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Pope to lawmakers: Protect all people with health care laws

Pope Francis greets an unidentified man during a surprise visit to a small facility near St. Peter's Square where doctors on a volunteer basis give poor people medical exams, at the Vatican, Nov. 17, 2017. Francis on Thursday decried that, increasingly, only the privileged can afford sophisticated medical treatments, and he urged lawmakers to ensure that health care laws protect the “common good.” (L'Osservatore Romano/Pool Photo via AP)

VATICAN CITY (AP) — Pope Francis on Thursday urged lawmakers to ensure that health care laws protect the “common good,” decrying the fact that in many places only the privileged can afford sophisticated medical treatments.

The comments came as U.S. lawmakers in Washington, D.C., have been debating how to overhaul the nation’s health insurance laws.

In a message to a medical association meeting at the Vatican, Francis expressed dismay at what he called a tendency toward growing inequality in health care. He said that in wealthier countries, health care access risks being more dependent on people’s money than on their need for treatment.

“Increasingly, sophisticated and costly treatment are available to ever more limited and privileged segments of the population, and this raises questions about the sustainability of health care delivery and about what might be called a systemic tendency toward growing inequality in health care,” the pope said.

“This tendency is clearly visible at the global level, particularly when different countries are compared,” Francis said. “But it is also present within the more wealthy countries, where access to health care risks being more dependent on individuals’ economic resources than on their actual need for treatment.”

Without citing any countries, Francis said health care laws must take a “broad and comprehensive view of what most effectively promotes the common good” in each situation, including looking out for society’s most vulnerable people.

The Vatican meeting explored end-of-life issues, and Francis repeated decades-old church teaching forbidding euthanasia.

He also reiterated Vatican teaching that says “not adopting, or else suspending, disproportionate measures, means avoiding overzealous treatment. From an ethical standpoint, it is completely different from euthanasia, which is always wrong.”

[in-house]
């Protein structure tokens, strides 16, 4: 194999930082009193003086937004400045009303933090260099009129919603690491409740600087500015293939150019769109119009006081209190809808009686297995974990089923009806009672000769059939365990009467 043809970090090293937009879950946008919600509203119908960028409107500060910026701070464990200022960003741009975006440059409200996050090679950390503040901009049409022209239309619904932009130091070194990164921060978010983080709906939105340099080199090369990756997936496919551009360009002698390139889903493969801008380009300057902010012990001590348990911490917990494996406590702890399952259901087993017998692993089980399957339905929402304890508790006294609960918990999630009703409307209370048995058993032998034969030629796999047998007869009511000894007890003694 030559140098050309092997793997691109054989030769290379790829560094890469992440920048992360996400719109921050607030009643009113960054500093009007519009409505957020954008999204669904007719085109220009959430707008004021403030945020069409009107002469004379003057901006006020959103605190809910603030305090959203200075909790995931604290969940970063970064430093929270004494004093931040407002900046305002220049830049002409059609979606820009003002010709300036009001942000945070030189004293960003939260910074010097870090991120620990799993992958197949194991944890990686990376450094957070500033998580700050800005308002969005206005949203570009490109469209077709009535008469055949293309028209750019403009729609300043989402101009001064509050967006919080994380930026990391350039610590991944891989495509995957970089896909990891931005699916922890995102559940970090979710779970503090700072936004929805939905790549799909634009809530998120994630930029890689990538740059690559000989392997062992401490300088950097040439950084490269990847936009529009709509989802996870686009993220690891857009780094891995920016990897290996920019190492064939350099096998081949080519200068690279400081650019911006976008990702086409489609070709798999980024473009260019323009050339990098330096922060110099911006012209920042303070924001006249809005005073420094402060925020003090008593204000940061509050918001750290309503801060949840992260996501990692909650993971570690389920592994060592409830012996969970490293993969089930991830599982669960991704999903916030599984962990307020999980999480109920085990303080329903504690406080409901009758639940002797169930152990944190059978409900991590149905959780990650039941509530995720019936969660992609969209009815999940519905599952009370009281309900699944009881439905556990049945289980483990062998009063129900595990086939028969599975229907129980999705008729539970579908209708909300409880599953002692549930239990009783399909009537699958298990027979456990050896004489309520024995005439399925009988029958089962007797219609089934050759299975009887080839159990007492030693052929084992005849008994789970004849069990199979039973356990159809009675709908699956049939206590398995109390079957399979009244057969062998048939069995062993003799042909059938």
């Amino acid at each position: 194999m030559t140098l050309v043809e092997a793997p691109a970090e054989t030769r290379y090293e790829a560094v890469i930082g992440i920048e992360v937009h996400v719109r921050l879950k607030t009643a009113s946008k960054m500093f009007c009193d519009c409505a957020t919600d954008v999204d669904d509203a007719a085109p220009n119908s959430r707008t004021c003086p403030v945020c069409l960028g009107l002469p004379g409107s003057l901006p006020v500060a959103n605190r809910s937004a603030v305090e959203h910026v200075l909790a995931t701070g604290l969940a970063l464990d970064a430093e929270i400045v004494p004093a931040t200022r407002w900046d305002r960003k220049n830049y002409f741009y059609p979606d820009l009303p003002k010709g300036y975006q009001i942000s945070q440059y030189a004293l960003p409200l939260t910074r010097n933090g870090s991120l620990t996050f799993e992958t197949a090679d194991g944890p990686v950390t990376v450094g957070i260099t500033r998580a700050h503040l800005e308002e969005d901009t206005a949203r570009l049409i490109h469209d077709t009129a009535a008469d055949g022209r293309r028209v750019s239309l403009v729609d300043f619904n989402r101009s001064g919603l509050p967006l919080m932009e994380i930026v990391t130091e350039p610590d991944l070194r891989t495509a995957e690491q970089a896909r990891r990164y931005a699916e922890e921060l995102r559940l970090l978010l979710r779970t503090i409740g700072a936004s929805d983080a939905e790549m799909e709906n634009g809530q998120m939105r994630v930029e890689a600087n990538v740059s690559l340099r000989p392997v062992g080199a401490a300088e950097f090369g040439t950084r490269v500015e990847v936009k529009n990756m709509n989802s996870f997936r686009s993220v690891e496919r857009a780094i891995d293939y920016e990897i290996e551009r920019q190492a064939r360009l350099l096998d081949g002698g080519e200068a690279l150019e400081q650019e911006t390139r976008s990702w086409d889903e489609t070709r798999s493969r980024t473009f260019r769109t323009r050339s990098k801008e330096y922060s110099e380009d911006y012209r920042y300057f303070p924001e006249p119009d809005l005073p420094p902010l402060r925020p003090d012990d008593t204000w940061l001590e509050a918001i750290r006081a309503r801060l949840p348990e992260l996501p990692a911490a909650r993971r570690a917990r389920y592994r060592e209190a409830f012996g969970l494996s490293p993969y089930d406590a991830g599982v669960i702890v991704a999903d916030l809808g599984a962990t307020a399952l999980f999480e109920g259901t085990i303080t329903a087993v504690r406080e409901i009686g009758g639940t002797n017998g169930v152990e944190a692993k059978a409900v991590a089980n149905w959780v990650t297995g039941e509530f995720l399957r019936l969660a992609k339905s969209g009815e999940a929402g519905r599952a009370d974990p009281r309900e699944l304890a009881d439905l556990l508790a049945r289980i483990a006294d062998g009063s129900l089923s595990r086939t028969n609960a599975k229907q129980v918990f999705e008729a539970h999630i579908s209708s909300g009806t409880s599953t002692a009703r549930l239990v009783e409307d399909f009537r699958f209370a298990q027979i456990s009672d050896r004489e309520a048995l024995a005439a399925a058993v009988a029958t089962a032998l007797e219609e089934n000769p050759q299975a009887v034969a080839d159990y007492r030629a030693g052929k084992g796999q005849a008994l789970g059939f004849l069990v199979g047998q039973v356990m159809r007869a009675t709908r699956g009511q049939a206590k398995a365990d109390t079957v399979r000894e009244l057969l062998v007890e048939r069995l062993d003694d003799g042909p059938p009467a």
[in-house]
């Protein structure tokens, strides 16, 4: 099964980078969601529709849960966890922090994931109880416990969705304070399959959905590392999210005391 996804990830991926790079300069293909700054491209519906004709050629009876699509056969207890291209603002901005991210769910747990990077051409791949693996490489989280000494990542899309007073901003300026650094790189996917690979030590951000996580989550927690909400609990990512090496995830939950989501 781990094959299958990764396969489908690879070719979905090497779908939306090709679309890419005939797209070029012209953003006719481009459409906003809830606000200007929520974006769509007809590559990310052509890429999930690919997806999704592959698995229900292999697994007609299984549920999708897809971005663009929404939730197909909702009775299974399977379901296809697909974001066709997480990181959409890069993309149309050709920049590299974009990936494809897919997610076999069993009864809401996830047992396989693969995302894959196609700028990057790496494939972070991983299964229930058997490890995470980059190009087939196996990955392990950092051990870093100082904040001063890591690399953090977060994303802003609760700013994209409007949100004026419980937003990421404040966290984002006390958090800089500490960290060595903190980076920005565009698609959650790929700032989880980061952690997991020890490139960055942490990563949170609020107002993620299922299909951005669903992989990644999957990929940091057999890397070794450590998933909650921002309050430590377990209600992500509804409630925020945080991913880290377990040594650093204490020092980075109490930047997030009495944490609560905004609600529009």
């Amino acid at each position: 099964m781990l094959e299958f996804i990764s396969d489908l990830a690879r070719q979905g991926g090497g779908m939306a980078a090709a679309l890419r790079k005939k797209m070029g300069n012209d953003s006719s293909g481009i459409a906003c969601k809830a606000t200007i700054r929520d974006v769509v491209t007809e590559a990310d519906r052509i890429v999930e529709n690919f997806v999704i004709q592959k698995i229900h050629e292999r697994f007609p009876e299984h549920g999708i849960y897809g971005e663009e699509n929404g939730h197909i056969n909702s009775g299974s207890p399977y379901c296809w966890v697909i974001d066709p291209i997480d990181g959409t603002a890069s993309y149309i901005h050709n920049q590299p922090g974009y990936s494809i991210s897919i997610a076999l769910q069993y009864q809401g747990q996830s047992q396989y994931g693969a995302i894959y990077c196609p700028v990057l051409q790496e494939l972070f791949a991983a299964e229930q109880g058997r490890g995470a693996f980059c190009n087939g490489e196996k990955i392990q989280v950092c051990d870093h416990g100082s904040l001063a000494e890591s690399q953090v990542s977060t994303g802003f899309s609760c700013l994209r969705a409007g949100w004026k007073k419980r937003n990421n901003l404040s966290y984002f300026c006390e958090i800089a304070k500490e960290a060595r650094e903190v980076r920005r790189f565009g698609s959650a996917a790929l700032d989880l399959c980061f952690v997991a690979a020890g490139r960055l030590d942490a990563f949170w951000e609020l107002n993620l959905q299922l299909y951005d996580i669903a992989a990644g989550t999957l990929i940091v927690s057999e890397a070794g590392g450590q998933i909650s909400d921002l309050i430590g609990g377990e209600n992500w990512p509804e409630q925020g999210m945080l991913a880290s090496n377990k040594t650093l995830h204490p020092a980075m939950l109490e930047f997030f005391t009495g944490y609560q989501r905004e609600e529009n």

In addressing end-of-life issues, the pope said, countries must “defend the fundamental equality whereby everyone is recognized under law as a human being.”

Using his nearly 5-year-old papacy to highlight the plight of the poor, Francis later made a surprise visit to an area near St. Peter’s Basilica where volunteer doctors can give poor people medical exams as part of the church’s first-ever World Day of the Poor, to be held Sunday.

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Frances D'Emilio

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  • 1. Pope: “Health care laws for the common good”? Before meeting with the Little Sisters of the Poor to encourage them in their lawsuit against Obamacare, Pope Francis met with Hobby Lobby’s Green family and “asked how their Supreme Court fight against President Obama’s contraception mandate was progressing,” as reported by RNS. This was politically motivated since Romneycares’ coverage for abortion was unchallenged by the Church.
    2. “Plight of the poor”? I challenge any RNS reporter to try and find out how many hundreds of millions of dollars the pope received last year in donations. Also, how many billions the Vatican holds in investments, commercial properties and bank accounts.

  • Given the price of tickets and special services/ added fees to the museum in Vatican City, they are already making money off the art.

  • There is an amount of hypocrisy in challenging some parts of the ACA. (What if an employer is a Christian Scientist, do you get any trained medical care or just prayer? or a Jehovah Witness and no transfusions or transplants? ) All high income and many middle income countries now have universal health care except the USA. The pope makes a good point on these issues relevant to health care.

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